Hemispherical Earth cake with crust, mantle and core

This brilliant hemispherical cake depicting the Earth's surface and approximating its core was baked by Rhiannon of Baking Adventures in Melbourne, Australia. She baked a cake inside a cake, formed a crust of chocolate buttercream, and then applied the seas, continents and islands with marshmallow fondant.

When I started this cake I was determined for pin-point accuracy. I was going to make every country and every island so damn accurate a pilot could use it as their navigation system. But by the time I got to Europe, it was more like, "Yeah, that's the general shape." By the time I got to the Americas I was wondering if that continent was even necessary. I missed a whole heap of islands above Australia and settled instead for the main ones. Cutting out the countries wasn't that cake walk I'd imagined it to be.

I finally got to a finished look for the cake and let my sister take it off my hands. She brought me back a slice so I could share a picture of the inside with you all. The red layer is orange Madeira sponge, the yellow is lemon Madeira sponge and the white cake was a vanilla buttercake.

Commission: Earth Structural Layer Cake (via Geekologie)


  1. But does it taste good?   I’ve had some bad experiences with these sculptural cakes — they look much better than they taste.   Too much fondant can make you wish they used plaster instead of sugar.

    1. Ain’t that the truth.  I’d just as soon eat play-doe than that fondant putty crap. Still, it’s a nice piece of work…I wouldn’t eat it…but it looks cool.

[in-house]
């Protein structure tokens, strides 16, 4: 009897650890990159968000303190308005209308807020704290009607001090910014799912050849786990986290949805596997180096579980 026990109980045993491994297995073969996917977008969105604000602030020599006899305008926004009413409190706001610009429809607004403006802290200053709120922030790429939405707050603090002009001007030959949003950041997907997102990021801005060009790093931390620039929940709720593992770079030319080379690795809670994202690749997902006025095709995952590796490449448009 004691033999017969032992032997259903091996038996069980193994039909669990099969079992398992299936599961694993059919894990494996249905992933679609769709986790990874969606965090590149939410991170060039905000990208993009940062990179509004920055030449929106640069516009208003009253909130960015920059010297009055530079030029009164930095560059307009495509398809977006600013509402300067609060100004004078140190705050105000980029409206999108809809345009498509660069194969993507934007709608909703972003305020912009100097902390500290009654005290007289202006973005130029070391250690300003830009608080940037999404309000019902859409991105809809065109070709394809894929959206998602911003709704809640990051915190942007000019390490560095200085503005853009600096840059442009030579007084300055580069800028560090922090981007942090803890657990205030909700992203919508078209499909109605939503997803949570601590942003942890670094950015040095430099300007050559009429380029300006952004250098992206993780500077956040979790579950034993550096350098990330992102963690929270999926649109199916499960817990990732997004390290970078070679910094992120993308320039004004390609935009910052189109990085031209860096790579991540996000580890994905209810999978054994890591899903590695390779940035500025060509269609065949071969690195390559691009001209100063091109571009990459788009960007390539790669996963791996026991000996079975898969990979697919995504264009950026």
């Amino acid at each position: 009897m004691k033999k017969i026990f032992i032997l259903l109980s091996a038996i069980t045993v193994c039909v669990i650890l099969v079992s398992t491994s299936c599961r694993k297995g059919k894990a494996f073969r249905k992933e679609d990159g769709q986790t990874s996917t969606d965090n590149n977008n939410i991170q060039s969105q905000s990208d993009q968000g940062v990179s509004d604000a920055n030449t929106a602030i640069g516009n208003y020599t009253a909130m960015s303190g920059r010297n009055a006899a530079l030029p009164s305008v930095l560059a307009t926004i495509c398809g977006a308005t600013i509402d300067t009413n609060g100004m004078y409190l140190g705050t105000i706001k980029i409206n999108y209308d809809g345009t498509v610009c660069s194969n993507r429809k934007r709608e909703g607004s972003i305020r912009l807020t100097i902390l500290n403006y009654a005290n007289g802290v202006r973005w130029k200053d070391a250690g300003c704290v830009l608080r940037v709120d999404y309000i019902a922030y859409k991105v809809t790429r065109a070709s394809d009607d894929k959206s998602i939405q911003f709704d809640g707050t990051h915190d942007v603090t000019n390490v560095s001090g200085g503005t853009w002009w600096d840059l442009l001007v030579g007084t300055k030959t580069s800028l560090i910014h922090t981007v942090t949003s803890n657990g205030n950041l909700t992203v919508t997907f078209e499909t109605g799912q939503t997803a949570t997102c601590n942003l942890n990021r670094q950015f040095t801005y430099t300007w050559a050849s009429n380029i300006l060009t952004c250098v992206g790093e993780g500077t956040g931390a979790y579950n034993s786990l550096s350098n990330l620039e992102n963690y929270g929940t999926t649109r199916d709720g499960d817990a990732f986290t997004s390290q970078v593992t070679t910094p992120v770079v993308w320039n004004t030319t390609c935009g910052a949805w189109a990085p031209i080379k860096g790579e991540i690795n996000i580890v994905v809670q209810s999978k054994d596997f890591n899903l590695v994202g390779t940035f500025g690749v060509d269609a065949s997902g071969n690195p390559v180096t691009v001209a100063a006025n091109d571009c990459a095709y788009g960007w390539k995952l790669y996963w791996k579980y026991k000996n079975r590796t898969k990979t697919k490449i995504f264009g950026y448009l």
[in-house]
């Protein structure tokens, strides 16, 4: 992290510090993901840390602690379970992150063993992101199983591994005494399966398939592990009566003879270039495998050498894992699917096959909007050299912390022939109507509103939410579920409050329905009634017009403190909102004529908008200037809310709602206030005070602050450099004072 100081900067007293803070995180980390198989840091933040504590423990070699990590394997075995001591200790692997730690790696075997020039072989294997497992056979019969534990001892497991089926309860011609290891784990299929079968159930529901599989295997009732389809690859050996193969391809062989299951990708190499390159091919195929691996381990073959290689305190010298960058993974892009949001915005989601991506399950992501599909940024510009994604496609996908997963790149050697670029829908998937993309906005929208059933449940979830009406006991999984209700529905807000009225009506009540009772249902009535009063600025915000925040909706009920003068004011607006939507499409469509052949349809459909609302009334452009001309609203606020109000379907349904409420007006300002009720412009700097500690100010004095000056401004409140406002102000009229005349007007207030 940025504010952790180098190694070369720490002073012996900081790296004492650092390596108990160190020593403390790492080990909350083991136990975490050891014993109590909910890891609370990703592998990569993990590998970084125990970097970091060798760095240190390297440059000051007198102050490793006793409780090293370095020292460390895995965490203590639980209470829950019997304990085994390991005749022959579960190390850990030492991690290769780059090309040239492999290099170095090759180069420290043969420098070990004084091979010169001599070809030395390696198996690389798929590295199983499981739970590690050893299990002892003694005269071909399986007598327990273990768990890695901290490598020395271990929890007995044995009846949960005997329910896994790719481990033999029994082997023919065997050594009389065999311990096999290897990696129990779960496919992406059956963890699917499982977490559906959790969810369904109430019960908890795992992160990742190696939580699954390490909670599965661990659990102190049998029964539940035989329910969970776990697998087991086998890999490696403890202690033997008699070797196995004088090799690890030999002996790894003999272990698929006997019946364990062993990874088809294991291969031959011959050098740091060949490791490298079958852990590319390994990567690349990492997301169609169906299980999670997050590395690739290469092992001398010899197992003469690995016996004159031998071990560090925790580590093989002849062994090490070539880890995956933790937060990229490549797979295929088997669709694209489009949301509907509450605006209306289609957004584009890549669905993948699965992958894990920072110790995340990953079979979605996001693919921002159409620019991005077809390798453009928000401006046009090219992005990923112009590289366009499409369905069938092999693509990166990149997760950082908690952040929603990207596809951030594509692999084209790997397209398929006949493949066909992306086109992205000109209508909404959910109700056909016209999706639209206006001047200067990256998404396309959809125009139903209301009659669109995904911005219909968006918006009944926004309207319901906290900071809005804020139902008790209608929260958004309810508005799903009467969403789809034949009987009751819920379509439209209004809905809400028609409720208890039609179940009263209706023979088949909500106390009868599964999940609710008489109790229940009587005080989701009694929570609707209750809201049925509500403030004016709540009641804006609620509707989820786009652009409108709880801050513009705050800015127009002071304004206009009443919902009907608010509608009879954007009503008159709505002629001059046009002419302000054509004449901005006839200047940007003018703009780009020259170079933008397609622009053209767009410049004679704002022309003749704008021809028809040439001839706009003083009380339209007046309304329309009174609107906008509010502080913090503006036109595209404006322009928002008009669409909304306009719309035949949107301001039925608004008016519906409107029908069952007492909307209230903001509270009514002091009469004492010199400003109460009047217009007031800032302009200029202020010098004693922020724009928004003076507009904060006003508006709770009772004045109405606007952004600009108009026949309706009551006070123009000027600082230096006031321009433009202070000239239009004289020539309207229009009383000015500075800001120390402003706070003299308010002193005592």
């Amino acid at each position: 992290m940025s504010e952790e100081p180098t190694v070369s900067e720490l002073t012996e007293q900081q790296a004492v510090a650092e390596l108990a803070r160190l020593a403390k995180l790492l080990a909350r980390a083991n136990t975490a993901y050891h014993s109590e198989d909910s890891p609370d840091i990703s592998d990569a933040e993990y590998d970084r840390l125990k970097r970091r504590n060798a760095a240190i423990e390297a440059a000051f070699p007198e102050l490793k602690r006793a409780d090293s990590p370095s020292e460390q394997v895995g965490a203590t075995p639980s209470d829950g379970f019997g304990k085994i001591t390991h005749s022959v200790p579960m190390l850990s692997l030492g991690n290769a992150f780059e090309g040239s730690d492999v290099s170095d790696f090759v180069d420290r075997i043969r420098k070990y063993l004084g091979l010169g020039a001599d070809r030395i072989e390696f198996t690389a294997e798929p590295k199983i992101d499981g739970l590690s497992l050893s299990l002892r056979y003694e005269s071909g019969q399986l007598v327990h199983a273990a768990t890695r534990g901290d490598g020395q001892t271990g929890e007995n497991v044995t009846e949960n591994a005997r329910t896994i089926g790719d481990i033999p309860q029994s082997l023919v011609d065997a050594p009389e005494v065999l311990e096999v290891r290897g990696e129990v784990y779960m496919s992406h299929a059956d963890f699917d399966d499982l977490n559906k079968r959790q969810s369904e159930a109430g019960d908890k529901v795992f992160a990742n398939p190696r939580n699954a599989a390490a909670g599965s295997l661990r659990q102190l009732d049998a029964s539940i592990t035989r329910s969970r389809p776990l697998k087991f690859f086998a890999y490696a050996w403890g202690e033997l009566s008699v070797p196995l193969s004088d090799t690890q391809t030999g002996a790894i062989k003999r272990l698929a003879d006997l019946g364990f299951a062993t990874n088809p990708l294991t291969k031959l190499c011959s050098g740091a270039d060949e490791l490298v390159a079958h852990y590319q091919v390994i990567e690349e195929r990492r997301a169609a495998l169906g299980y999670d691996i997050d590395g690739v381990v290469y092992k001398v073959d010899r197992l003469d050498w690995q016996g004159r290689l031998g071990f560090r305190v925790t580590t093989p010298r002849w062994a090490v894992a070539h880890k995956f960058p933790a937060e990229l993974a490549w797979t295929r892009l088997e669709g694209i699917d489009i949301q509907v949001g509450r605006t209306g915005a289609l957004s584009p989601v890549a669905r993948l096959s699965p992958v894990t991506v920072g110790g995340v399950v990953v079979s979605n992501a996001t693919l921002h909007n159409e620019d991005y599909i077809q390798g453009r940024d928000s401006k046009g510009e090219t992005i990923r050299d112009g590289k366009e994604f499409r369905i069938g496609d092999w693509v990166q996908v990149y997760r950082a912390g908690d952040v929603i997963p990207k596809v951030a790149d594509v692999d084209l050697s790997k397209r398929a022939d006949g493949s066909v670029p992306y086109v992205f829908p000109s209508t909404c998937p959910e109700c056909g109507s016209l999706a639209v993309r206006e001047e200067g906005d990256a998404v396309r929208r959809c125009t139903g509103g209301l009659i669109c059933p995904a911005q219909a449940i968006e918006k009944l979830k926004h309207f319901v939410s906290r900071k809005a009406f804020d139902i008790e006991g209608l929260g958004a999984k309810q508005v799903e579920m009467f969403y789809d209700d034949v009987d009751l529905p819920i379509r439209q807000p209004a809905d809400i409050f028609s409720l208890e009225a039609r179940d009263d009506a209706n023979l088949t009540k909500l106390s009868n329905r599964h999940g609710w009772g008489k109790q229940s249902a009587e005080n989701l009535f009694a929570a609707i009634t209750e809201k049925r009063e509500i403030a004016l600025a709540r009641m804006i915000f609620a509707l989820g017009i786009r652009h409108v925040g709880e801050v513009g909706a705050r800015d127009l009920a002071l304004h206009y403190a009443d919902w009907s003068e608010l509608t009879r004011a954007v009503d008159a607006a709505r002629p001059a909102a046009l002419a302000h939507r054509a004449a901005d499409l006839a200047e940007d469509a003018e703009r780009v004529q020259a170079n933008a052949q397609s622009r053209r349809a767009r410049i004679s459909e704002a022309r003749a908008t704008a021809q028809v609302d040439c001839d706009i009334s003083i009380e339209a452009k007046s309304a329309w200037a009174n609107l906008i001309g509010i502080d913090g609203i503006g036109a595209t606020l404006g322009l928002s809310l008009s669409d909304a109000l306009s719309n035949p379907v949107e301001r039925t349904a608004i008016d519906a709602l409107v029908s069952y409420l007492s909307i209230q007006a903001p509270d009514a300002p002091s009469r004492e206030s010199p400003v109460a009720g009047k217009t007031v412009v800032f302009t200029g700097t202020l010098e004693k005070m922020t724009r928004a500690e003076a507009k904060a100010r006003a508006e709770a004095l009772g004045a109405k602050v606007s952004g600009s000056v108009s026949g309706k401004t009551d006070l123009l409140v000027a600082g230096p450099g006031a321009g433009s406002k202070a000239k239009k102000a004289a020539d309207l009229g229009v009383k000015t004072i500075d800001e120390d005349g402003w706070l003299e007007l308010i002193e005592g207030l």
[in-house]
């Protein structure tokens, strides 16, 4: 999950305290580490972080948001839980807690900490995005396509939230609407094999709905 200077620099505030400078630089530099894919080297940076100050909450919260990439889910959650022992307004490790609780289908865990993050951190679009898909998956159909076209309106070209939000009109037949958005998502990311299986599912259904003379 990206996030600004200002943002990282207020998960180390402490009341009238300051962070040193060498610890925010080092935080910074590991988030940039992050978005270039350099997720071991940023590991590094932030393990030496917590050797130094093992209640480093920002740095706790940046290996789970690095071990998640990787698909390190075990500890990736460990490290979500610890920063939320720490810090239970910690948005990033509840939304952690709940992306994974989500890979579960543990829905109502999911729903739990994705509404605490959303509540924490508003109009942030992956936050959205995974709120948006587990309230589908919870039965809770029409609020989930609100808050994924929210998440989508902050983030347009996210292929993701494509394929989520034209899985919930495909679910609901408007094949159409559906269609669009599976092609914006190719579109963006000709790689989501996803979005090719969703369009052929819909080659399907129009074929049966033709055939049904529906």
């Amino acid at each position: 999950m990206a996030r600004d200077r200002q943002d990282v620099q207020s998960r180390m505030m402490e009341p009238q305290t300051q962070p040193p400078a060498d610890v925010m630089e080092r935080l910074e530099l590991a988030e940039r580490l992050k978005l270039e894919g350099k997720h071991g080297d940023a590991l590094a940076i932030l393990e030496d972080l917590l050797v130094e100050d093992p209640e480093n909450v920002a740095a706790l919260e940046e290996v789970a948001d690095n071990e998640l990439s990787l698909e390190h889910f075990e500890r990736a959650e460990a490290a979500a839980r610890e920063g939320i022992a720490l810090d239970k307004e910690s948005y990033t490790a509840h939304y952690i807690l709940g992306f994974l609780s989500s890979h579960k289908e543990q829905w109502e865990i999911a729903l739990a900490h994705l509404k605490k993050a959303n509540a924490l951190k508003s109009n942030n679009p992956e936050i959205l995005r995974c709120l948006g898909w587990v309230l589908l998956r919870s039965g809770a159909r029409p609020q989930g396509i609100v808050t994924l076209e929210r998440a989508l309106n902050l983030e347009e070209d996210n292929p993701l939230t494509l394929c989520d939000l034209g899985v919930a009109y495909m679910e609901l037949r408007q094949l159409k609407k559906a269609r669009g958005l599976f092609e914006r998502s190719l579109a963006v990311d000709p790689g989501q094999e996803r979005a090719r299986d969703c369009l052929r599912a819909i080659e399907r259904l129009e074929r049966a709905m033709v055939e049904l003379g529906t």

1.  It’s marshmallow fondant, according to the post. So it’s basically melted, coloured and reset marshmallows. Sounds pretty good to me.

  2. FAIL!  Doesn’t conform to the hydroplate theory.  Should be filled with a layer of liquid goodness.

    1. Hydroplate theory is a creationist thing which purports that there were  enormous pockets of water above the mantle. Parts of the planet-encasing supercontinent above the water pockets collapsed, forming the oceans and causing the biblical flood. Please don’t make a cake like that.

      You can have some liquid in there, though, because the outer crust is liquidy (custard, most likely), and you could do several layers of different-colored frosting to emulate the upper mantle (parts of which are solid but ductilely deforming, like dense frosting but certainly not like liquid) and the crust.

    2. And what, are they going to need to put a jaw breaker in the middle too?  It’s a hemispherically layered cake for goodness sakes, not a pudding pie! 

      On a unrelated side note, should we also be worried about the proliferation of yellow cake?

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